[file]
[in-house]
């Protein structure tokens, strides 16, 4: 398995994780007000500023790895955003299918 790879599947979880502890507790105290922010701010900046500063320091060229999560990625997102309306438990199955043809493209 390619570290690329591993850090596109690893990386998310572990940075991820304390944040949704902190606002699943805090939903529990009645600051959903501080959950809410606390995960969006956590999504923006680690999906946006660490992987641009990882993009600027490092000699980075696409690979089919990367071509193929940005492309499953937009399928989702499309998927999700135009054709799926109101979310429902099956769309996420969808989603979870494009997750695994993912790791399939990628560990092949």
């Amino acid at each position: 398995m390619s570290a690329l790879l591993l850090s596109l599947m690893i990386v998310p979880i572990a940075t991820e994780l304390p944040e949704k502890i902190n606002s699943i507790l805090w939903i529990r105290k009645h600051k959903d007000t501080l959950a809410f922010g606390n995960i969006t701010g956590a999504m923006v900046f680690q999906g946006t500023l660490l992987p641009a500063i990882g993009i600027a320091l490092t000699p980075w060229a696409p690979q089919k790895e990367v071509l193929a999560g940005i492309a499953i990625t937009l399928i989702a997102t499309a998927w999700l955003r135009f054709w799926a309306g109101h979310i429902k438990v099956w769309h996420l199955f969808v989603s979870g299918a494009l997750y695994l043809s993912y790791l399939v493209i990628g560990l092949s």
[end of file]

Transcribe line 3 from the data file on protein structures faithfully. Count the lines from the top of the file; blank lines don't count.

């Amino acid at each position: 398995m390619s570290a690329l790879l591993l850090s596109l599947m690893i990386v998310p979880i572990a940075t991820e994780l304390p944040e949704k502890i902190n606002s699943i507790l805090w939903i529990r105290k009645h600051k959903d007000t501080l959950a809410f922010g606390n995960i969006t701010g956590a999504m923006v900046f680690q999906g946006t500023l660490l992987p641009a500063i990882g993009i600027a320091l490092t000699p980075w060229a696409p690979q089919k790895e990367v071509l193929a999560g940005i492309a499953i990625t937009l399928i989702a997102t499309a998927w999700l955003r135009f054709w799926a309306g109101h979310i429902k438990v099956w769309h996420l199955f969808v989603s979870g299918a494009l997750y695994l043809s993912y790791l399939v493209i990628g560990l092949s």